Small Group Tours are very much in fashion but are they for you?
Here the Travel Insider (me) examines the pluses and minuses and explains what makes them tick. Then I come up with advice on how to evaluate them so that you avoid any pitfalls, and choose the right one for you.
This is quite a detailed examination, so if you are not interested in group tours of any kind then best you move on. 🙂
So what constitutes a “Small Group Tour”?
“Small” I would define as a minimum of 10 and a maximum of 20 paying passengers, and most operators of these types of tours would agree. Below 10 it becomes unprofitable unless run without a tour leader, and for me the absolute maximum would be 25. I know of one respected tour operator who calls his tours with maximum 30 passengers “small group”, but I think he is pushing it!
Small Group Tours – Pluses and Minuses
1. Less waiting so you see and do more. With larger groups you spend so much time just getting on and off the coach, waiting for stragglers at comfort stops, waiting for slow eaters etc. It’s amazing how much more you get to do with a small group.
2. More room on the coach. This of course depends on the size of the coach, as some small groups do use smaller vehicles. With a group of 20, I would use a 30 seater so people could spread out and move around. Also it gives people a better chance of securing a window seat and hence better viewing.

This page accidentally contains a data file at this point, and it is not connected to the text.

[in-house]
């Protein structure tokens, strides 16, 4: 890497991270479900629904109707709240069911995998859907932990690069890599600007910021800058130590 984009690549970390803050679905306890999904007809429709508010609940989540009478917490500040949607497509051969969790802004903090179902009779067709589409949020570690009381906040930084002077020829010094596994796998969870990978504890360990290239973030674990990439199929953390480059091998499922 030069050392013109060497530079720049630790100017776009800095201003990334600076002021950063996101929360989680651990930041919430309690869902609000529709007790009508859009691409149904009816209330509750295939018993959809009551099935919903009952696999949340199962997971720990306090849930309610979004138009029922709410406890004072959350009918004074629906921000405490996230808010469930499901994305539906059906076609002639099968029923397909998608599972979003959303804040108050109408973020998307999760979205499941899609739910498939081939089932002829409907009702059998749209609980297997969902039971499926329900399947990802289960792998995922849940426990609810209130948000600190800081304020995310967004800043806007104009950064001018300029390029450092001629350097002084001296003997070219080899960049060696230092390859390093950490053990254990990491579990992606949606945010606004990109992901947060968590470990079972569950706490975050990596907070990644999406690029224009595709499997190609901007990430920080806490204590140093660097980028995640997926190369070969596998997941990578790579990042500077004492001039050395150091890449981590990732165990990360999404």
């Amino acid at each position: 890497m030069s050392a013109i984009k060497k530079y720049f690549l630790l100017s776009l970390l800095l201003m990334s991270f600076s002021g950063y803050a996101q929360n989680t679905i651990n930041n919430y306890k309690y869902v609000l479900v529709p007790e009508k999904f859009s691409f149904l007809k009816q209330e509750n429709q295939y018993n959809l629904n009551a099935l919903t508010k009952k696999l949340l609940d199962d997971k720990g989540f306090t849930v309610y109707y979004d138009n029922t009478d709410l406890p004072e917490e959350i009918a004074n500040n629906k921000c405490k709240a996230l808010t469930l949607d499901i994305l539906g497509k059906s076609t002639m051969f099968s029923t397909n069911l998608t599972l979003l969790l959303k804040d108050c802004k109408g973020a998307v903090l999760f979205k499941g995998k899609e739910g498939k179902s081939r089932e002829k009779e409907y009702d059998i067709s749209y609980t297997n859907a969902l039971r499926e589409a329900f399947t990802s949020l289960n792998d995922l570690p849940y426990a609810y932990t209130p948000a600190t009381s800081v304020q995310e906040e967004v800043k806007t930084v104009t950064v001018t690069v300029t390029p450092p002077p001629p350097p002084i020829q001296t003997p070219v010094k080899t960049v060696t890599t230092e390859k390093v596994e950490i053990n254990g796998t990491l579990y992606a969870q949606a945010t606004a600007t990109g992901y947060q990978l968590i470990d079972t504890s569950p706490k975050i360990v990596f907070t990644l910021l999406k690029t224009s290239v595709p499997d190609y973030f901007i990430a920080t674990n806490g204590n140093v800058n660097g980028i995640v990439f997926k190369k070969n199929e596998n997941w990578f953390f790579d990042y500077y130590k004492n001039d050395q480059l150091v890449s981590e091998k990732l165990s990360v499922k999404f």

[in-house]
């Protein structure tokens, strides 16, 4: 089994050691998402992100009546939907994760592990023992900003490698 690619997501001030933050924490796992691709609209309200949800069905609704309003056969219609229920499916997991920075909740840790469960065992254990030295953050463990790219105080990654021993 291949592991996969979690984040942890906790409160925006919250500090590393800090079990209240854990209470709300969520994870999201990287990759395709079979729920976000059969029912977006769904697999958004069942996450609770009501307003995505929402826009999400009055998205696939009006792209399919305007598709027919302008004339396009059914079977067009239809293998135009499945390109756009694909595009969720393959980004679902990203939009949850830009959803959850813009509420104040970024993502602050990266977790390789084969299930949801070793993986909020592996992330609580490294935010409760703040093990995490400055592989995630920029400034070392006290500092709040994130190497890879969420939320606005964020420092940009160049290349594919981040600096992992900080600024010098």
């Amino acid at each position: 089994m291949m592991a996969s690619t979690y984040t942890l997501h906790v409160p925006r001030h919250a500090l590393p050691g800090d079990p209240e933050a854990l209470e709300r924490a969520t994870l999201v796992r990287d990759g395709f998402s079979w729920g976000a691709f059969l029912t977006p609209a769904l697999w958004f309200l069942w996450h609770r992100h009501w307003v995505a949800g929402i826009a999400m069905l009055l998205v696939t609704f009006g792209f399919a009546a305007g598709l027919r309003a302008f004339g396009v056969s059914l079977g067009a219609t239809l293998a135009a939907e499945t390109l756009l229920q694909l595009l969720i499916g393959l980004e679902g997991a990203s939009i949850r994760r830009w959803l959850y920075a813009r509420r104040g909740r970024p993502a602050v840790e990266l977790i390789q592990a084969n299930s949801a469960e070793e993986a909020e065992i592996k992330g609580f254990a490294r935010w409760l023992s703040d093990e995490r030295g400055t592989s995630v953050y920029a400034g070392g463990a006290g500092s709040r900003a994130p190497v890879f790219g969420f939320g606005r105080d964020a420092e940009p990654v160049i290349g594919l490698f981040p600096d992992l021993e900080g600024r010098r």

3. More attention from your guide/s. With large groups, you sometimes have trouble hearing the guide let alone being able to interact and ask questions. With smaller numbers, you should have much more of a chance to get real value out of your guide/s by interacting with them.
4. Get to meet more people. In large groups it is often difficult to meet more than a few other passengers, as small clicky groups can sometimes develop after a few days. With a small group, everyone generally gets to know everyone else and have fun together.
5. More choice of hotels. Larger groups simply need larger hotels to accommodate their numbers, so are limited as to where they can stay. Small groups can still access the large hotels, but also the smaller, more intimate properties, which may in desireable picturesque locations.
6. Access to more off the beaten track locations. Large, full sized touring coaches are unable to access some fascinating places simply because of their size. And in some countries, it is illegal for them to travel on narrow country roads designated unsuitable for coaches over a certain size. This is where a smaller coach definitely has the advantage in reaching out of the way places and getting off the tourist trail.
7. More flexibilty. Small groups can sometimes spend a little longer in a place if the group is having a good time, or move on quicker if necessary. However a tour operator should always keep to the itinerary as supplied to the passengers – after all that is what they expect – and have paid for!
8. Less likely to be cancelled. This is a topic that many tour operators, large and small, avoid mentioning. But tours can be cancelled if booking numbers fail to reach the required number for the tour to financially break even. Tour companies large and small cancel tours for this reason.